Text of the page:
Establishing Forgiveness and Peace Gardens Around the Globe: Dr. Ani Kalayjian

Forgiveness is not an occasional act It is a permanent attitude – Martin Luther King, Jr. – Published: Kalayjian, A. (May 2014). Establishing Forgiveness and Peace Gardens Around the Globe. International Psychologist. 54.1 (B). pp 19-21.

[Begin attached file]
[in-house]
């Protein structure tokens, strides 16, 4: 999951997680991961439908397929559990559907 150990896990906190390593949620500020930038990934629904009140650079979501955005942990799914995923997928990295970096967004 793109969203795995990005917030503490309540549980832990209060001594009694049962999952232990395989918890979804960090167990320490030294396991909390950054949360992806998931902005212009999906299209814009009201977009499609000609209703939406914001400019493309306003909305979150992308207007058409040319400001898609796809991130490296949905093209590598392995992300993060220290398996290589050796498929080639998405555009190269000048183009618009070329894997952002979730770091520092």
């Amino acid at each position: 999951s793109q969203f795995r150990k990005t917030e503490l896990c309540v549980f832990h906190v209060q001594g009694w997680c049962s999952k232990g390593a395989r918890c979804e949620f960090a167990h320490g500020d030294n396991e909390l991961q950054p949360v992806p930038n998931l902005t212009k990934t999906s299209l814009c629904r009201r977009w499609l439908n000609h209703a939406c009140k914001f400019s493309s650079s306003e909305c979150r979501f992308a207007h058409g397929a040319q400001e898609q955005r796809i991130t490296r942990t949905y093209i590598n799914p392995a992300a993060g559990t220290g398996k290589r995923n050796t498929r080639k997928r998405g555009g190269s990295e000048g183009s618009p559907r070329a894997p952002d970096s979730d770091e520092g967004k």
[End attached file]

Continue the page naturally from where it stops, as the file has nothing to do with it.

Although an abundance of peace organizations, non-governmental, as well as related university affiliations exist; conflict continues to flourish around the world. The roots of these conflicts and violence may be political, religious, territorial, tribal, generational, as well as those motivated by greed, rigidity, ego centrism, and shortsightedness. Since 1988 I have organized and delivered programs in over 45 countries to bring peace, conflict resolution, post trauma healing, forgiveness, and meaning-making through our organization, the Association for Trauma Outreach & Prevention, Meaningfulworld ( We have noticed repeatedly that in spite of the establishment of a number of peace centered groups there are at least a handful of oppositional groups, or extremist groups being formed in opposition to another group. In addition, many states including their police force have used extreme force, torture and violence in the name of peace and security. In the Middle East, we have seen Israeli government building a wall all around Palestine and complicating and delaying the check points. We have also seen many Islamic extremist groups formed to defy these new developments. Similar oppositional groups are formed in Africa, such as in Kenya, Somalia, the Democratic Republic of Congo, and Burundi, all in the name of peace and security while destroying lives and ecology. In addition to our educational and empowerment programs, we have recently integrated the establishment of Forgiveness and Peace Gardens around the world, in countries where we have collaborative centers and programs. These gardens have been welcomed as an alternative ecological connection, as well as a reinforcement of our educational programs. Forgiveness & Peace Gardens are a place where people can visit privately, or in a group, to renew their commitment to peace, and to be mindful of the importance forgiveness plays in establishing peace within, and all around. We can use these gardens to gather around and have educational, ecological, and emotional healing programs, especially on United Nations International Day of Peace annually 21 September. Peace begins in every individual, first on a personal level, and then spreads through our actions, behaviors, thoughts, and intentions. This extension happens both energetically as well as in learned and reinforced behaviors. Many individuals, as well as States, are not mindful of inconsistencies they engage in; they may talk about peace, yet yell, hit, or destroy in anger and rageful reaction. If one’s thoughts, actions and intentions are not harmonized we will not be able to establish peace on any level. We need to harmonize our head (thoughts), heart (intentions), and hands (actions) in order to be in peace. Central to our educational programs is the 7-Step Integrative Healing Model (Kalayjian 2002, Sofletea & Kalayjian 2012). This innovative model incorporates various theories including: psychodynamic (Freud, 1910), interpersonal (Sullivan, 1953), existential and humanistic (Viktor Frankl, 1962), electromagnetic field balancing (EMF, Dubro & Lapierre, 2002), learning theory, ecology, forgiveness (Kalayjian & Paloutzian, 2010), flower essences (Bach & other flower remedies), essential oils, physical release (yoga, martial arts), and mind-body-spirit chakra balancing exercises, prayers, meditation, indigenous rituals and celebration. The 6th step of this Model integrates ecological principles of Mother Earth, for engendering inner peace, peace all around, as well as physical, mental & spiritual health. Creating gardens as sanctuaries is important to reconnect with Mother Nature and honor our presence in this world in harmony with our Mother. Whether we have a window seat, a terrace, a porch, a corner in our room, or a garden is irrelevant; instead, what matters is a corner that we create with thoughtfulness, intention, and love to house a work of art that celebrates our connection with the earth and our unconditional love. Our feelings of fear, isolation, hopelessness, and uncertainty will decrease immensely once we establish and frequent this special sanctuary. We may explore a variety of themes, such as angels, flowers, wood, trees, bells, gongs, crystals, candles or colorful flags or scarves, with each theme representing an aspect of the earth. We need to be mindful to include something to represent love, something for passion, another for forgiveness, love, nurturing abundance, gratitude, and compassion. Therefore, we are mindful of including 7 elements: Water, such as a fountain or running water; earth, such as a plant with a planter; fire, such as candles; wind, created with chimes; rocks and crystals, especially rose quartz, jade or turquoise; sculptures, representing peace and forgiveness, and incense. We have sown the seeds to create these ecological peaceful places for students, faculty, clinics, hospitals, and community centers in eight countries in the Middle East, Haiti and Africa. Community is invited to gather around the garden to engender inner peace, to help forgive oneself and others, to raise consciousness on being mindful of one’s own feelings, managing and transforming negative feelings of anger, rage, envy, and greed, and replacing them with positive and uplifting feelings such as love, gratitude, forgiveness, empathy, compassion, abundance, and acceptance. These gardens will be in every house, in front of every university, secondary and primary schools and kindergartens, including in the slums, refugee centers, and other private or public community centers. Garden description: The garden should be circular, representing natural space. Evergreen short bushes are to be placed all around to mark the circularity, which represents unity, as well as follows the shape of a medicine wheel. Large river stones or rocks could be placed around the perimeter for definition and grounding. A small cedar tree could be central. The following flowers and herbs are recommended, with special attention to perennials for their endurance and practicality.